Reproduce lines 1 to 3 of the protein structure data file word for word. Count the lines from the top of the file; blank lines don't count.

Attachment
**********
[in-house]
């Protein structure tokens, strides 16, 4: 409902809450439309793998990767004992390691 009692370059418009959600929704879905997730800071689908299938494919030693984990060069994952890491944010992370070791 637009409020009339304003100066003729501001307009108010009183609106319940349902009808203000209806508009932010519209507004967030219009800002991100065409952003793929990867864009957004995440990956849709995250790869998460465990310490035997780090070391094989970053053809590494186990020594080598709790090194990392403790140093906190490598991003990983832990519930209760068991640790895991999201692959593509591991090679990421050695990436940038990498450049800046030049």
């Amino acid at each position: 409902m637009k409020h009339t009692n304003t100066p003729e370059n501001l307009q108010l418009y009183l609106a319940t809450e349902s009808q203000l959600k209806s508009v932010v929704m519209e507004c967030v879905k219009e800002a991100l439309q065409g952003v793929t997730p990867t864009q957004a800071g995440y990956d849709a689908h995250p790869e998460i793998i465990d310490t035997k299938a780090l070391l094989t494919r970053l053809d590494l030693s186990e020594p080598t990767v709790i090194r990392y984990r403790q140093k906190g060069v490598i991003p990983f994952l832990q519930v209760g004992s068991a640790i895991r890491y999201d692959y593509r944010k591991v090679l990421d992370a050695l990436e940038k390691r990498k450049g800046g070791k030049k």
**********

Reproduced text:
[in-house]
């Protein structure tokens, strides 16, 4: 409902809450439309793998990767004992390691 009692370059418009959600929704879905997730800071689908299938494919030693984990060069994952890491944010992370070791 637009409020009339304003100066003729501001307009108010009183609106319940349902009808203000209806508009932010519209507004967030219009800002991100065409952003793929990867864009957004995440990956849709995250790869998460465990310490035997780090070391094989970053053809590494186990020594080598709790090194990392403790140093906190490598991003990983832990519930209760068991640790895991999201692959593509591991090679990421050695990436940038990498450049800046030049």
């Amino acid at each position: 409902m637009k409020h009339t009692n304003t100066p003729e370059n501001l307009q108010l418009y009183l609106a319940t809450e349902s009808q203000l959600k209806s508009v932010v929704m519209e507004c967030v879905k219009e800002a991100l439309q065409g952003v793929t997730p990867t864009q957004a800071g995440y990956d849709a689908h995250p790869e998460i793998i465990d310490t035997k299938a780090l070391l094989t494919r970053l053809d590494l030693s186990e020594p080598t990767v709790i090194r990392y984990r403790q140093k906190g060069v490598i991003p990983f994952l832990q519930v209760g004992s068991a640790i895991r890491y999201d692959y593509r944010k591991v090679l990421d992370a050695l990436e940038k390691r990498k450049g800046g070791k030049k």